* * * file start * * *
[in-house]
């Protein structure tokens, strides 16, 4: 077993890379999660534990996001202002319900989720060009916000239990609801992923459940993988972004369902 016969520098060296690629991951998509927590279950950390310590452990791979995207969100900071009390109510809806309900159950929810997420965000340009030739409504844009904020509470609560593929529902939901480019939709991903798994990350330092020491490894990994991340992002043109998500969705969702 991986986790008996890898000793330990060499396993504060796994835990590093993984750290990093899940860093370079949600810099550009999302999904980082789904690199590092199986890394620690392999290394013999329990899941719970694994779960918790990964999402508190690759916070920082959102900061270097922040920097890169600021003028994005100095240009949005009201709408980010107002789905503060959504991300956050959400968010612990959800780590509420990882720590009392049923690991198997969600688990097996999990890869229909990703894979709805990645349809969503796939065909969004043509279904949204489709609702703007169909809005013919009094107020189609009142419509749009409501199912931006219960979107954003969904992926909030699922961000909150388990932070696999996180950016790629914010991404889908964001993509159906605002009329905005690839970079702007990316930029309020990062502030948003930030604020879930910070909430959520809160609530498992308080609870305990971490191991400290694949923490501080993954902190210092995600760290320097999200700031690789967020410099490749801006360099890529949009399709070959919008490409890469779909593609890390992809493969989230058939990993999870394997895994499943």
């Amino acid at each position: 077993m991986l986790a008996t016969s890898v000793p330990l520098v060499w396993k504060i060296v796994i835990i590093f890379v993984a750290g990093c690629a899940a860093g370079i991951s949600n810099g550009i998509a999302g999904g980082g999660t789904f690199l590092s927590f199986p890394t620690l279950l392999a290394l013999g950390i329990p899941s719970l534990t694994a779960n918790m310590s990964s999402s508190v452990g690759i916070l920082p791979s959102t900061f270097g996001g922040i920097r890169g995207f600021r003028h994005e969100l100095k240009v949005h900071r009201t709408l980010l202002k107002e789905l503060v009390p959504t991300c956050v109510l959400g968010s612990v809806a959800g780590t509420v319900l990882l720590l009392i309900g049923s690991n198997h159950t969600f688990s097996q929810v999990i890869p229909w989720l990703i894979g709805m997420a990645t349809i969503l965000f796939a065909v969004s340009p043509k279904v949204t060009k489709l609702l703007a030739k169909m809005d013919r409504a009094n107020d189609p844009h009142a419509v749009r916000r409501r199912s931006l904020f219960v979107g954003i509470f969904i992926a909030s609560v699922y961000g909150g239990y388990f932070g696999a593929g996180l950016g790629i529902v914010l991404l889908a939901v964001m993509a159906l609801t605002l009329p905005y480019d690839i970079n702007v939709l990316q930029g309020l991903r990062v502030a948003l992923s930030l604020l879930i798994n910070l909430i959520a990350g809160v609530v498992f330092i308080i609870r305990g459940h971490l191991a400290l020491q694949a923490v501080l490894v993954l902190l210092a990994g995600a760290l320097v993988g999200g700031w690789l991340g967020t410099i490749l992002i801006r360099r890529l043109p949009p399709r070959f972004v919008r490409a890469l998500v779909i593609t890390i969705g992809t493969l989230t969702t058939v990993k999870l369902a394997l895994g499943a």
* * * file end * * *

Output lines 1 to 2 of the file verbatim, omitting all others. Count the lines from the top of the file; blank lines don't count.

[in-house]
């Protein structure tokens, strides 16, 4: 077993890379999660534990996001202002319900989720060009916000239990609801992923459940993988972004369902 016969520098060296690629991951998509927590279950950390310590452990791979995207969100900071009390109510809806309900159950929810997420965000340009030739409504844009904020509470609560593929529902939901480019939709991903798994990350330092020491490894990994991340992002043109998500969705969702 991986986790008996890898000793330990060499396993504060796994835990590093993984750290990093899940860093370079949600810099550009999302999904980082789904690199590092199986890394620690392999290394013999329990899941719970694994779960918790990964999402508190690759916070920082959102900061270097922040920097890169600021003028994005100095240009949005009201709408980010107002789905503060959504991300956050959400968010612990959800780590509420990882720590009392049923690991198997969600688990097996999990890869229909990703894979709805990645349809969503796939065909969004043509279904949204489709609702703007169909809005013919009094107020189609009142419509749009409501199912931006219960979107954003969904992926909030699922961000909150388990932070696999996180950016790629914010991404889908964001993509159906605002009329905005690839970079702007990316930029309020990062502030948003930030604020879930910070909430959520809160609530498992308080609870305990971490191991400290694949923490501080993954902190210092995600760290320097999200700031690789967020410099490749801006360099890529949009399709070959919008490409890469779909593609890390992809493969989230058939990993999870394997895994499943």